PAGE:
New research suggests that artificial intelligence (AI) technology is making the workplace more human, despite fears that AI will lead to widespread job losses.
Instead of automation replacing jobs, the study says that many companies are using AI to augment their human workforce. This technology comes in many forms, such as chatbots or data handling.
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The study, conducted by Goldsmiths, University of London, and commissioned by Automation Anywhere, found that organisations augmented by automation are 33% more likely to be ‘human-friendly’ workplaces.
Mihir Shukla, CEO of Automation Anywhere, said:
“The success of automation will be dependent on the success of the human workforce and vice versa,
“Therefore, the future workplace will increasingly feature a blended human and digital workforce.”
The research found that 54% of respondents felt their employees were able to get the most from robotic process automation (RPA), the use of AI to handle high-volume, repetitive tasks.
And 78% of employees responded that RPA allows them to focus on the more creative and strategic parts of their jobs – aspects that are considered more human.
“Companies will of course still need humans for tasks that require applying specialised expertise, interacting with or managing people, and unpredictable physical effort,” said Shukla.
“This type of work maximises human capabilities – far more so than routine clerical data entry or repetitive administrative tasks.”
Employees are also 31% more productive when working alongside technology. This productivity is further improved by investing in people as well as the AI they work alongside.
“This research highlights that if a business invests in its people, in addition to automating specific processes, this would not only foster a more engaging and stimulating workplace, but could also significantly increase returns,” said Shukla.
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AI in the workplace: An “evolutionary leap”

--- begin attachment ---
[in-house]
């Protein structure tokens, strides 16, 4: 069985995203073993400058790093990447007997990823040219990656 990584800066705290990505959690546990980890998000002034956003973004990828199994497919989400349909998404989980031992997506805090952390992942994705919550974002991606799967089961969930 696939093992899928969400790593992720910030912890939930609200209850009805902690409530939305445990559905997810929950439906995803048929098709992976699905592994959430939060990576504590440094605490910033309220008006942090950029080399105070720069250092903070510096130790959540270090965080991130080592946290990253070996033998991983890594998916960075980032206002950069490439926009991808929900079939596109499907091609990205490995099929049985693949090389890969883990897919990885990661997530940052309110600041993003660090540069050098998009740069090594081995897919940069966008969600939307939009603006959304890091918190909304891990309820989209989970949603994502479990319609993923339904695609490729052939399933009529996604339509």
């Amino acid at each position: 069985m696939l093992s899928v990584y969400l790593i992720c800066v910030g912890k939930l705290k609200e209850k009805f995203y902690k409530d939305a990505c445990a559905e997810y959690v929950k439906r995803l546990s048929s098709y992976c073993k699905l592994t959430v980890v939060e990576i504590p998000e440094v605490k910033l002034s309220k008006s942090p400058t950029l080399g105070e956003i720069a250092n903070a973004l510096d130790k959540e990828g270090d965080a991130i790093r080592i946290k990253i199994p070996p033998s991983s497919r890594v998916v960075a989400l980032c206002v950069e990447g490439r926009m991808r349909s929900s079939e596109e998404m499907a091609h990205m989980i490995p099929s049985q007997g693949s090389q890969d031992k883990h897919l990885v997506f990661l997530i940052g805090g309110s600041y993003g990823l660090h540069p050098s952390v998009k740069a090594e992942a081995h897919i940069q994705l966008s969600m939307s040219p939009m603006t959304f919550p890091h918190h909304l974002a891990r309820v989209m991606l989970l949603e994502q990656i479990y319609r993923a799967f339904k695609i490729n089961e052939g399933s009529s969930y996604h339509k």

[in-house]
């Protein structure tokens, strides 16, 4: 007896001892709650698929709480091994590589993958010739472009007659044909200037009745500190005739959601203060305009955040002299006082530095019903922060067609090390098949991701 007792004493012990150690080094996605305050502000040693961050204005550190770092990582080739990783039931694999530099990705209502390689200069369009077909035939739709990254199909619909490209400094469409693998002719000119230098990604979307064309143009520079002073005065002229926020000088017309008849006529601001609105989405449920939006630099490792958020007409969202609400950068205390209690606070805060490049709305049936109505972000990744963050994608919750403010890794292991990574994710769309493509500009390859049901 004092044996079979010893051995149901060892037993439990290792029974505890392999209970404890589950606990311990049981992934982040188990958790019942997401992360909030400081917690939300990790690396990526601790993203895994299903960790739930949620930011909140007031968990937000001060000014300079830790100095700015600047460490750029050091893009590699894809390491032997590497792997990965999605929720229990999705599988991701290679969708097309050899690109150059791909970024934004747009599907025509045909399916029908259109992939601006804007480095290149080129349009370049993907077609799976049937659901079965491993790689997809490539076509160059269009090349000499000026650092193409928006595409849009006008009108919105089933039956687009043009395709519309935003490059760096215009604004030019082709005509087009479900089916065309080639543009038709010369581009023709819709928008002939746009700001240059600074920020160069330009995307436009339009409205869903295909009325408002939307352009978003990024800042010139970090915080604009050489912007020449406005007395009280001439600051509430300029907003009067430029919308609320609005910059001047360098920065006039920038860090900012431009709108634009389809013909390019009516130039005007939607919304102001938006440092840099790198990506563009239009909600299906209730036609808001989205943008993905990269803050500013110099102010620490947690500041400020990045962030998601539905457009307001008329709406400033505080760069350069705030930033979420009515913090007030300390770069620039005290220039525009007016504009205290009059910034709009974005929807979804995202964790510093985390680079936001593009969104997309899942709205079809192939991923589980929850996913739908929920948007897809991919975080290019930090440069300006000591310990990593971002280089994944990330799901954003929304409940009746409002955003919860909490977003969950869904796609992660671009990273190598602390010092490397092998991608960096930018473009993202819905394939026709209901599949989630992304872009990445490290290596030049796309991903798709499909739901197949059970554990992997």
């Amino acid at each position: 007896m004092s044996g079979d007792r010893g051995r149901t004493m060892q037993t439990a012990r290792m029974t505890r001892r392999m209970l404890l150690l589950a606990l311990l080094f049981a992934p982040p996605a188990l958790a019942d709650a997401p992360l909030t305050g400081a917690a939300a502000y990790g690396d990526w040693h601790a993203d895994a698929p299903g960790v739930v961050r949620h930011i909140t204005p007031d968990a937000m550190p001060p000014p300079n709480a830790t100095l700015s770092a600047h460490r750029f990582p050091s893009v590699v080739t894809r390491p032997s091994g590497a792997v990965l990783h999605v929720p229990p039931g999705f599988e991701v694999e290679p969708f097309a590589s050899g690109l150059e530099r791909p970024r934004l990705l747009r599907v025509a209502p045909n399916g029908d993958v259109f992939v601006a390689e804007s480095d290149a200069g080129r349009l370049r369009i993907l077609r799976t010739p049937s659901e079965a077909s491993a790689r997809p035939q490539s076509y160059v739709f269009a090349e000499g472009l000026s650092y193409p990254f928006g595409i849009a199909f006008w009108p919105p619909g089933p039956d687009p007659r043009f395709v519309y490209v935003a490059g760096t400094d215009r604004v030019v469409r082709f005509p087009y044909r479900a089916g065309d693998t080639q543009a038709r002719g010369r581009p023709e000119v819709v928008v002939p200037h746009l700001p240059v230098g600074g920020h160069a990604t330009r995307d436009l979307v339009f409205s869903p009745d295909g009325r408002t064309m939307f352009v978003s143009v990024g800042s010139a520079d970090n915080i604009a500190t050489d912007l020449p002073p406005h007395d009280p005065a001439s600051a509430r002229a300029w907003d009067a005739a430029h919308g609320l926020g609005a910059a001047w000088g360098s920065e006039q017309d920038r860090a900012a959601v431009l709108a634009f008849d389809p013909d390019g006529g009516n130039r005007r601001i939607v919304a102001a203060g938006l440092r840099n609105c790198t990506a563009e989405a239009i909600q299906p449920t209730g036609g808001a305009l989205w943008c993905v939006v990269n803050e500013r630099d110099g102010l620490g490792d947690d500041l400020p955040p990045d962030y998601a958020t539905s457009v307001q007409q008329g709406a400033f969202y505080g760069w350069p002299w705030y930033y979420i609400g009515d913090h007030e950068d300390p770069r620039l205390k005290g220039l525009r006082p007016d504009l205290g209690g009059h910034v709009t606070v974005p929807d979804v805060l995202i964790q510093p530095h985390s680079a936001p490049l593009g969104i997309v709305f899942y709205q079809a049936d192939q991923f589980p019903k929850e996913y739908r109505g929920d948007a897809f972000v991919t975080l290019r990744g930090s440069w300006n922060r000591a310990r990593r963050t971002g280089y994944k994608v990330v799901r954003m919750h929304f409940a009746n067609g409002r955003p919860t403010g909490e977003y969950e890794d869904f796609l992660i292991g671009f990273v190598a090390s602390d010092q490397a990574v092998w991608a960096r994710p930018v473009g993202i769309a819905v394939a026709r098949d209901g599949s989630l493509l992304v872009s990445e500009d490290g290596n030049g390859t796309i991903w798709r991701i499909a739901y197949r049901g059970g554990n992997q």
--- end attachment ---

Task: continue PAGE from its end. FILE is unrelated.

Despite many previous headline-grabbing warnings that AI will result in mass job loss, the consensus is now that AI will replace some jobs, create new ones and alter others.
Research released today by PwC suggests that AI could create 90 million more jobs than it will displace in China. This contrasts with previous research by the consultancy, which suggested AI impact on UK jobs will have a broadly neutral net impact.
There is also a growing belief among business leaders that AI in the workplace will supplement human thinking, rather than replace it.
Dr Chris Brauer, Director of Innovation in the Institute of Management Studies (IMS) at Goldsmiths, University of London, says that autonomy promises an “evolutionary leap” for humans.
“While the hyped potential of AI generates endless headlines, technologies such as RPA are quietly being rolled out in many of the most productive companies around the world – humans and bots are already working alongside each other across the globe and in every sector,” he said.
The collaborative robot market is growing and is expected to be worth almost $9bn by 2025.
“Where businesses are getting it right, the best of our human capabilities are being augmented by technology to create innovation before unimagined. But in these early days, not everyone is getting it right,” said Brauer.
The research surveyed academic and non-academic automation literature, interviews and questionnaires among senior decision makers from large enterprises. It looked at various sectors across the UK, US, Japan and India.